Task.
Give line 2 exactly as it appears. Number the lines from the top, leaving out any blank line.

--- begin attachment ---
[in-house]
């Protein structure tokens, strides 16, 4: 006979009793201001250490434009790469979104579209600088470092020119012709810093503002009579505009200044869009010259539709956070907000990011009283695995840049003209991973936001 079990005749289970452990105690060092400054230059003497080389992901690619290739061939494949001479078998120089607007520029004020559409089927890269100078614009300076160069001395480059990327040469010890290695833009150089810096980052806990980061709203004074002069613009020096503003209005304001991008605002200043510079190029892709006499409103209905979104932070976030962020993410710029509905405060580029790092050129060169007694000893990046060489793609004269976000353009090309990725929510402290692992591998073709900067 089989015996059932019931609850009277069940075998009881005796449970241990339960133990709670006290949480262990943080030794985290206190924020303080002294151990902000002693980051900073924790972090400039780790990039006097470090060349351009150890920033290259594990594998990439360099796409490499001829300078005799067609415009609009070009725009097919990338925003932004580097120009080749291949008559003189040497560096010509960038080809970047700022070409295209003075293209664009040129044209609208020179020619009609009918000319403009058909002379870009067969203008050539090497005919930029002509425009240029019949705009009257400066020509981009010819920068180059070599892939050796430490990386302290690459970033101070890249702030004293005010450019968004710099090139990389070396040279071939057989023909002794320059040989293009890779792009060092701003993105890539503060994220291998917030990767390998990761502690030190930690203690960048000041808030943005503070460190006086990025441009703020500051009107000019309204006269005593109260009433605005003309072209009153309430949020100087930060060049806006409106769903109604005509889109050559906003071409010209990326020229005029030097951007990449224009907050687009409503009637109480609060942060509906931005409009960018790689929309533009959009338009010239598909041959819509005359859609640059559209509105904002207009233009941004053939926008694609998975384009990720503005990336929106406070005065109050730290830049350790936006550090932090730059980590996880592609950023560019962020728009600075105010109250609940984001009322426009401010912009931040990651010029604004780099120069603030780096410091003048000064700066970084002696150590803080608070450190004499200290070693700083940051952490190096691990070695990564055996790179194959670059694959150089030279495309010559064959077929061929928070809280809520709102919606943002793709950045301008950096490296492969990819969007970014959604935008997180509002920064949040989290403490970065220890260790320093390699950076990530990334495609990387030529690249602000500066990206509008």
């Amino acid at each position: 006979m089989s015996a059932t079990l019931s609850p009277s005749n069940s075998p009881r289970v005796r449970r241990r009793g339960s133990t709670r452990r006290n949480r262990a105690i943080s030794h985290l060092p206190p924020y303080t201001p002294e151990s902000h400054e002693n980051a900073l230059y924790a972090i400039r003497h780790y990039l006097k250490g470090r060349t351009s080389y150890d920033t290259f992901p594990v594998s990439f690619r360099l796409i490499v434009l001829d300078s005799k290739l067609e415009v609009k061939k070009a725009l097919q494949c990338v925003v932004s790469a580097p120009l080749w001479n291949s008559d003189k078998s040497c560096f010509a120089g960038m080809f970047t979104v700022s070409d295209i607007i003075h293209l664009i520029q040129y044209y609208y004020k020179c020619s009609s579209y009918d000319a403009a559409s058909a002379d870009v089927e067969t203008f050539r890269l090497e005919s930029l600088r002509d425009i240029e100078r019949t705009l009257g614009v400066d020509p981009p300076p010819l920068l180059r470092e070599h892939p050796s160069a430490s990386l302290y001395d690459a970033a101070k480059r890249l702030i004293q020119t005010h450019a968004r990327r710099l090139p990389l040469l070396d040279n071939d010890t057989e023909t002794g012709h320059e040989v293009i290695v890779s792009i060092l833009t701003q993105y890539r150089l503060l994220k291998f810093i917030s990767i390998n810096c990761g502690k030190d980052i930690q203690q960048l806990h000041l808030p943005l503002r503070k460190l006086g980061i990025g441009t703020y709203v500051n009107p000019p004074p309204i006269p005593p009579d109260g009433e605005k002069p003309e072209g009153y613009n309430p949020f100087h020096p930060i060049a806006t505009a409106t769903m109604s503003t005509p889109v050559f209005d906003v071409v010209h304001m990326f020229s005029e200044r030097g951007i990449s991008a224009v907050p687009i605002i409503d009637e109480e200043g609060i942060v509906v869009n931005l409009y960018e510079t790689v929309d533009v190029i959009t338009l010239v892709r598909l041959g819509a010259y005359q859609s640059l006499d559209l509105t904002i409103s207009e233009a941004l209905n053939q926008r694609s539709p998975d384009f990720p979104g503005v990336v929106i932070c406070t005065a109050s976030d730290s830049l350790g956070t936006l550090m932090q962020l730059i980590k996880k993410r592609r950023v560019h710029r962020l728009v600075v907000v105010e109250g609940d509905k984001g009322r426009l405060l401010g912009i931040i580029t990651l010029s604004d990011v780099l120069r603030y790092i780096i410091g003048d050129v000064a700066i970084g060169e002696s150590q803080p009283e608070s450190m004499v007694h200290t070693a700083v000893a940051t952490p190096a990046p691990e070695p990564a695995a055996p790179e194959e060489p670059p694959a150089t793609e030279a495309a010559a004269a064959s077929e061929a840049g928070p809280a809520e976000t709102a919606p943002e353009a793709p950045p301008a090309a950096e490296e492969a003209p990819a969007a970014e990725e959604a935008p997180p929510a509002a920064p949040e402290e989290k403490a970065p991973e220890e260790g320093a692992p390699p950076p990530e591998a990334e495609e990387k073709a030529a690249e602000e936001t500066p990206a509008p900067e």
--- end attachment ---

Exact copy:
């Protein structure tokens, strides 16, 4: 006979009793201001250490434009790469979104579209600088470092020119012709810093503002009579505009200044869009010259539709956070907000990011009283695995840049003209991973936001 079990005749289970452990105690060092400054230059003497080389992901690619290739061939494949001479078998120089607007520029004020559409089927890269100078614009300076160069001395480059990327040469010890290695833009150089810096980052806990980061709203004074002069613009020096503003209005304001991008605002200043510079190029892709006499409103209905979104932070976030962020993410710029509905405060580029790092050129060169007694000893990046060489793609004269976000353009090309990725929510402290692992591998073709900067 089989015996059932019931609850009277069940075998009881005796449970241990339960133990709670006290949480262990943080030794985290206190924020303080002294151990902000002693980051900073924790972090400039780790990039006097470090060349351009150890920033290259594990594998990439360099796409490499001829300078005799067609415009609009070009725009097919990338925003932004580097120009080749291949008559003189040497560096010509960038080809970047700022070409295209003075293209664009040129044209609208020179020619009609009918000319403009058909002379870009067969203008050539090497005919930029002509425009240029019949705009009257400066020509981009010819920068180059070599892939050796430490990386302290690459970033101070890249702030004293005010450019968004710099090139990389070396040279071939057989023909002794320059040989293009890779792009060092701003993105890539503060994220291998917030990767390998990761502690030190930690203690960048000041808030943005503070460190006086990025441009703020500051009107000019309204006269005593109260009433605005003309072209009153309430949020100087930060060049806006409106769903109604005509889109050559906003071409010209990326020229005029030097951007990449224009907050687009409503009637109480609060942060509906931005409009960018790689929309533009959009338009010239598909041959819509005359859609640059559209509105904002207009233009941004053939926008694609998975384009990720503005990336929106406070005065109050730290830049350790936006550090932090730059980590996880592609950023560019962020728009600075105010109250609940984001009322426009401010912009931040990651010029604004780099120069603030780096410091003048000064700066970084002696150590803080608070450190004499200290070693700083940051952490190096691990070695990564055996790179194959670059694959150089030279495309010559064959077929061929928070809280809520709102919606943002793709950045301008950096490296492969990819969007970014959604935008997180509002920064949040989290403490970065220890260790320093390699950076990530990334495609990387030529690249602000500066990206509008």